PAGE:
Critical Facilities Summit

4  FM quick reads on paint

1. Paint Quality and Performance


Many factors go into evaluating paint. In general, as paint quality increases, so does the price of paint. Quality paints use higher cost components, which translate into higher product costs. This is not always the case, but it is a strong indicator of quality.

Quality paint will have a high percentage of solids. The more solids, the more dry paint left on the application as the liquid evaporates. A higher concentration of solids will make the paint flow better during application, require fewer coats, splatter less and have better hiding characteristics.

Quality paints will also contain prime pigments that cover better and higher percentages of acrylic binders in latex paints that allow better bonding and higher resistance to cracking.


2.  Green Paints Becoming More Durable

Low- and no-VOC paints have sometimes had a bad reputation because the push for green products has driven some manufacturers to formulate paints that sacrifice performance and durability for green features.

Paint manufacturers have worked out many kinks however and are now developing better formulas for more durable low- and no-VOC paints. If you’re still dubious of a green paint’s durability because you’re planning on using it in a mechanical room or industrial area, you may still want to consider traditional paint formulas. But using green paint in all other applications should give you a long-lasting, durable coat.

3.  Choosing Paint Colors for Classrooms

If you're tasked with choosing paint colors in a classroom during a renovation project, there are a few simple rules to keep in mind in order to facilitate a productive learning environment.

In classrooms for young children, from kindergarten up to grades three or four, consider bold, saturated colors. Younger children can handle intense color and it helps energize the space and make children more excited about being in school.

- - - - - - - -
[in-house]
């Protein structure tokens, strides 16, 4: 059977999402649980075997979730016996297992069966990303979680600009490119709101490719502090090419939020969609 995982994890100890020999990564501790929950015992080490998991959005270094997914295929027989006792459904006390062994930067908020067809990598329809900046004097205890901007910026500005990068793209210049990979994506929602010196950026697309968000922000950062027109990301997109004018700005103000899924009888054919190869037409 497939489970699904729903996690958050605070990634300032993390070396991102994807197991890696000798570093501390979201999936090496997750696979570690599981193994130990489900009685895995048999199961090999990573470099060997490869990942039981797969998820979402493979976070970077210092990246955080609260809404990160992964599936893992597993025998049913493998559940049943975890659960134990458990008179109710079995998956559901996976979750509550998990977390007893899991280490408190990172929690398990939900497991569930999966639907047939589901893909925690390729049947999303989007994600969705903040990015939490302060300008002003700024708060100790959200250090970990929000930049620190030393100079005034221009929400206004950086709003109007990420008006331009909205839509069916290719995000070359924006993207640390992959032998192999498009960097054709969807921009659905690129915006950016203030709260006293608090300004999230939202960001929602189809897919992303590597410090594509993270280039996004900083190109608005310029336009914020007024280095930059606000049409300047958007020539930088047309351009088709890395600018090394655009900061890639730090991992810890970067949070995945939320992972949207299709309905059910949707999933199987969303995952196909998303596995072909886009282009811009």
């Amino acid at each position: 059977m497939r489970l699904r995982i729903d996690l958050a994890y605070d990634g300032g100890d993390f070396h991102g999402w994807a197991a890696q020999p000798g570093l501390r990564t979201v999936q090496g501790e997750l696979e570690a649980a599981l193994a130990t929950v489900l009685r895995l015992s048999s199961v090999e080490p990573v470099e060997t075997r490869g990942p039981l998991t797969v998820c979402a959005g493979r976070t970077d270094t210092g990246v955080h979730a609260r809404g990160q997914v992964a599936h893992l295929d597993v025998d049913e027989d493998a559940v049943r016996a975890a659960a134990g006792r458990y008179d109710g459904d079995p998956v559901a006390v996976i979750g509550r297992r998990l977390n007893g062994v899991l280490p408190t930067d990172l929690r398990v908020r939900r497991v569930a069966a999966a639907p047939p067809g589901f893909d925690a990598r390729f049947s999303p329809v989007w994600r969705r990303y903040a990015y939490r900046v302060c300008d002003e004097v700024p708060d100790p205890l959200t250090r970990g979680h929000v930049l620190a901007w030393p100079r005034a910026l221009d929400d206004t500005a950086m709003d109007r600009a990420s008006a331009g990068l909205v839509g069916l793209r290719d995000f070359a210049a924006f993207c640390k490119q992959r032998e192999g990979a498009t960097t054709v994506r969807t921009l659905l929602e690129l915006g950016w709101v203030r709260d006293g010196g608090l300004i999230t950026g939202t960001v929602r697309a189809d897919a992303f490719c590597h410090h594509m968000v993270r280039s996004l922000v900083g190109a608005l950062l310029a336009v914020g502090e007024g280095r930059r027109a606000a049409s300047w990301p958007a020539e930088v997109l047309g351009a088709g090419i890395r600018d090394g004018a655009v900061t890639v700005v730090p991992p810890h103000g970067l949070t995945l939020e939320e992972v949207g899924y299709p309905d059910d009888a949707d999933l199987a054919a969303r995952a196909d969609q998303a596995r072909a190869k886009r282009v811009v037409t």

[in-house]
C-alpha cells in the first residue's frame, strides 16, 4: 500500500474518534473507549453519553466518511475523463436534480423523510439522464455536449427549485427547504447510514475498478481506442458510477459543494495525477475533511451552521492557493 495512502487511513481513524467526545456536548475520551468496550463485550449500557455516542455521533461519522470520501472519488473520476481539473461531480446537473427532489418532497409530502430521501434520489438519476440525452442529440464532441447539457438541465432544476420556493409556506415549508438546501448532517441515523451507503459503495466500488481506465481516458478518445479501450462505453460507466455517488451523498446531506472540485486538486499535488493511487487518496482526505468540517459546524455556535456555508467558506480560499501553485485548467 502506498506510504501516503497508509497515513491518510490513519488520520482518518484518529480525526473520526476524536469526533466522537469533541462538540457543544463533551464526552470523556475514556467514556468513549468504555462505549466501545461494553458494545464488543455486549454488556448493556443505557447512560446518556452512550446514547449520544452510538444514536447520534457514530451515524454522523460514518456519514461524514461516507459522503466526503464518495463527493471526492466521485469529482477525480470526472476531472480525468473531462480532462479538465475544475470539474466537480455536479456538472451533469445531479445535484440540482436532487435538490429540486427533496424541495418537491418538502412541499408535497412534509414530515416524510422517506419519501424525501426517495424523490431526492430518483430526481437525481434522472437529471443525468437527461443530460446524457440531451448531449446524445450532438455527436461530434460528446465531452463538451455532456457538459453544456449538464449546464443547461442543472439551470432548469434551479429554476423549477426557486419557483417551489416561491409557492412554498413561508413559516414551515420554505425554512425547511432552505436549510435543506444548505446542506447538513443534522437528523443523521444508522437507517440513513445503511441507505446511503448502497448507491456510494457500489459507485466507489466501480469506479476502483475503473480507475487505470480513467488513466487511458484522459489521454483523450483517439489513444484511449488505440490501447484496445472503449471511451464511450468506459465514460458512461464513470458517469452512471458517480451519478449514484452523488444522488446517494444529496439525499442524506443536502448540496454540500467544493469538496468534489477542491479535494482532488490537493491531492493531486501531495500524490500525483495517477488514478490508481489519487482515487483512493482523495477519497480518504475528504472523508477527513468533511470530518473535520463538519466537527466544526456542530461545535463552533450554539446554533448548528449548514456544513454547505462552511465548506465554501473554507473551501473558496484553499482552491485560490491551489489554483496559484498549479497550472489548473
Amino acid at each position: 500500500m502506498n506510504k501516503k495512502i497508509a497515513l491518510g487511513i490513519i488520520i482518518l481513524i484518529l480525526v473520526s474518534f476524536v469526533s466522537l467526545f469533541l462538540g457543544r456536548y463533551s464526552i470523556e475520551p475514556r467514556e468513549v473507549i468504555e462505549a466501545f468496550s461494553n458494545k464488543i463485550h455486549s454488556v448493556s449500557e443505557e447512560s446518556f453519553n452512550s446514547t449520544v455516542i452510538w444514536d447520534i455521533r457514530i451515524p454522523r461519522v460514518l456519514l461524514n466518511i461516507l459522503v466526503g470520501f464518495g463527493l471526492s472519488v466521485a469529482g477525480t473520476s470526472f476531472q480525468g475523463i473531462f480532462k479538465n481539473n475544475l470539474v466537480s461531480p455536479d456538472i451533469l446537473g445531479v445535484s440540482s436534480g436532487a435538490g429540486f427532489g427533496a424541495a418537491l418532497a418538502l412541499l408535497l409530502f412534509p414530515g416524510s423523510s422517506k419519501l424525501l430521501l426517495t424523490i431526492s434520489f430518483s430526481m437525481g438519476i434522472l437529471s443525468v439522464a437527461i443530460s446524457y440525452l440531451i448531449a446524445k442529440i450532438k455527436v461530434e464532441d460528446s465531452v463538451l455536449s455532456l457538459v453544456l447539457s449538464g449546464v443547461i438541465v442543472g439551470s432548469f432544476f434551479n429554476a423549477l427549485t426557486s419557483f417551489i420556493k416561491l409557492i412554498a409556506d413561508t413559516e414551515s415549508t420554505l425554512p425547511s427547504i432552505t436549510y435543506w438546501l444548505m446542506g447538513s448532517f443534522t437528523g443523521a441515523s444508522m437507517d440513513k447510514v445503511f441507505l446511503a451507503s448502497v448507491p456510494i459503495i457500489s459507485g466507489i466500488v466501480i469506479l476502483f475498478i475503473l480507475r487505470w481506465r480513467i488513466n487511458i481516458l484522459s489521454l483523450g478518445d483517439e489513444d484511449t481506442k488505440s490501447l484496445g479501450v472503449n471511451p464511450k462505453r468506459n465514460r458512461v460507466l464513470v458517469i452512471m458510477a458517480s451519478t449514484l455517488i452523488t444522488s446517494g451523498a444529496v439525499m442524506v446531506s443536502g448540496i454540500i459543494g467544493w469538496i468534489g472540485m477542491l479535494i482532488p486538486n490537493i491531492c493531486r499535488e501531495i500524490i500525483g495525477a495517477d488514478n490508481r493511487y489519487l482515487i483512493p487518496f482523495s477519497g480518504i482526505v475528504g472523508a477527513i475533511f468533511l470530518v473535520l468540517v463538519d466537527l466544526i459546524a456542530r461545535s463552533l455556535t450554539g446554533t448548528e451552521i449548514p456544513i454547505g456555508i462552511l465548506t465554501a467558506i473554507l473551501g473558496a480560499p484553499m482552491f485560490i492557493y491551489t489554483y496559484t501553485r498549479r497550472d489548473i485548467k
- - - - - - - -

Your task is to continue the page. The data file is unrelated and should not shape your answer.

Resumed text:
In classrooms for older children, grades four and up, colors need to be more muted and less saturated. The tone should also get cooler, meaning use more greens, blues and grayed-out colors. This will give the classrooms a less juvenile feeling and help children stay calm and focus on their schoolwork.

4.  Choosing Interior Paint Colors

Facility managers are sometimes intimidated by the task of choosing wall colors. They have confidence in most other areas of their job, but when it comes to color, they often try to defer that decision on to someone else.

But like other aspects of the job, facility managers only need to do a little homework and trust their gut instinct. Research simple color theory, what colors work well together and the effect colors have on humans. This will give you an idea of the types of colors to choose, whether a warm tone, an energetic color or something cool and calming, for example.

Then, trust your gut instinct and personal preferences. Too many facility managers are afraid of choosing a "bad" color, so they end up with spaces that are dull, lifeless and grayed out. Try a color on one wall and get occupant feedback. It's relatively fast and inexpensive to change a paint color, so don't be afraid to try something interesting.


RELATED CONTENT:


paint , coatings , pigment , latex

Critical Facilities Summit
NFMT Vegas - Register Today!


QUICK Sign-up - Membership Includes:

New Content and Magazine Article Updates
Educational Webcast Alerts
Building Products/Technology Notices
Complete Library of Reports, Webcasts, Salary and Exclusive Member Content



click here for more member info.